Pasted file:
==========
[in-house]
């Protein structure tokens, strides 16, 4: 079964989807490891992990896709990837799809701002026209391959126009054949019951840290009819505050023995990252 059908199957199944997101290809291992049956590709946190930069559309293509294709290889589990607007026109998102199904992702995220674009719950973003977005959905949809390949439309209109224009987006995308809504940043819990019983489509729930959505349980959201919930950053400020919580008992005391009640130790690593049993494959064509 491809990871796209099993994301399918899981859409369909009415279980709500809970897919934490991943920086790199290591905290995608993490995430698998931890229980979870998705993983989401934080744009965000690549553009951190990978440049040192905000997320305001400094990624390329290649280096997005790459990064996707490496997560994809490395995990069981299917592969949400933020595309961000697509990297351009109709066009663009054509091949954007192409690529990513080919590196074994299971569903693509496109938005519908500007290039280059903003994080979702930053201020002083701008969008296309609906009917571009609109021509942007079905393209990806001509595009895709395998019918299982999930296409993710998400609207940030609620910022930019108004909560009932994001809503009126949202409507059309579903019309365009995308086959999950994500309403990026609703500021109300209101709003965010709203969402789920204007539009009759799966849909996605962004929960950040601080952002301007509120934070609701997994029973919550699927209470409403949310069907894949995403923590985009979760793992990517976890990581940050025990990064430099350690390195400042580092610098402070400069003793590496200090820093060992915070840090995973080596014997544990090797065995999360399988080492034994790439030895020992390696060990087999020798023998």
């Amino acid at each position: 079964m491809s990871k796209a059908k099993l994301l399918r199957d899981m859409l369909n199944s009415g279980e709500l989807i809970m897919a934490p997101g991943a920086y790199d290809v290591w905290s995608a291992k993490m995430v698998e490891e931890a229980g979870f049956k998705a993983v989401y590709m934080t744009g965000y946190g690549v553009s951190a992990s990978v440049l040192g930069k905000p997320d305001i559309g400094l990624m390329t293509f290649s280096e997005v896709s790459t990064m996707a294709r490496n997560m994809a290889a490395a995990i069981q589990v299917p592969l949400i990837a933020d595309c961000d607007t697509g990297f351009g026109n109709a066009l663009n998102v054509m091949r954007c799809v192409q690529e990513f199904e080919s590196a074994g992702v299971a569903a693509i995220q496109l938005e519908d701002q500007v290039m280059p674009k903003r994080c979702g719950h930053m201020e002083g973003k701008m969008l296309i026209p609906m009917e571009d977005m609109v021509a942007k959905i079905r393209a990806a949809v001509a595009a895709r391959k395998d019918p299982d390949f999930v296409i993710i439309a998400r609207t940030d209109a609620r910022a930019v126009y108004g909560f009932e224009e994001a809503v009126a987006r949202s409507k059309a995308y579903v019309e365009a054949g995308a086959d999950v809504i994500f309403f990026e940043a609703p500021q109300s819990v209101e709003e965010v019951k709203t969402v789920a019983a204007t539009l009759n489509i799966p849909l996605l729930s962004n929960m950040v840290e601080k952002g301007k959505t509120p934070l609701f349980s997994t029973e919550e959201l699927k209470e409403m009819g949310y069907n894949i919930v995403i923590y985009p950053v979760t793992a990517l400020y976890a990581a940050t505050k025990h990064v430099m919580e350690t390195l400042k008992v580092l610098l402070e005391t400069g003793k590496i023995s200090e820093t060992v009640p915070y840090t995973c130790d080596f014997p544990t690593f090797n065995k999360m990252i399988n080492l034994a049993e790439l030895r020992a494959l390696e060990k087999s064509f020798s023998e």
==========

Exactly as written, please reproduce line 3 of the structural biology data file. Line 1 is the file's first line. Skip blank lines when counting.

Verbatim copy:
């Amino acid at each position: 079964m491809s990871k796209a059908k099993l994301l399918r199957d899981m859409l369909n199944s009415g279980e709500l989807i809970m897919a934490p997101g991943a920086y790199d290809v290591w905290s995608a291992k993490m995430v698998e490891e931890a229980g979870f049956k998705a993983v989401y590709m934080t744009g965000y946190g690549v553009s951190a992990s990978v440049l040192g930069k905000p997320d305001i559309g400094l990624m390329t293509f290649s280096e997005v896709s790459t990064m996707a294709r490496n997560m994809a290889a490395a995990i069981q589990v299917p592969l949400i990837a933020d595309c961000d607007t697509g990297f351009g026109n109709a066009l663009n998102v054509m091949r954007c799809v192409q690529e990513f199904e080919s590196a074994g992702v299971a569903a693509i995220q496109l938005e519908d701002q500007v290039m280059p674009k903003r994080c979702g719950h930053m201020e002083g973003k701008m969008l296309i026209p609906m009917e571009d977005m609109v021509a942007k959905i079905r393209a990806a949809v001509a595009a895709r391959k395998d019918p299982d390949f999930v296409i993710i439309a998400r609207t940030d209109a609620r910022a930019v126009y108004g909560f009932e224009e994001a809503v009126a987006r949202s409507k059309a995308y579903v019309e365009a054949g995308a086959d999950v809504i994500f309403f990026e940043a609703p500021q109300s819990v209101e709003e965010v019951k709203t969402v789920a019983a204007t539009l009759n489509i799966p849909l996605l729930s962004n929960m950040v840290e601080k952002g301007k959505t509120p934070l609701f349980s997994t029973e919550e959201l699927k209470e409403m009819g949310y069907n894949i919930v995403i923590y985009p950053v979760t793992a990517l400020y976890a990581a940050t505050k025990h990064v430099m919580e350690t390195l400042k008992v580092l610098l402070e005391t400069g003793k590496i023995s200090e820093t060992v009640p915070y840090t995973c130790d080596f014997p544990t690593f090797n065995k999360m990252i399988n080492l034994a049993e790439l030895r020992a494959l390696e060990k087999s064509f020798s023998e």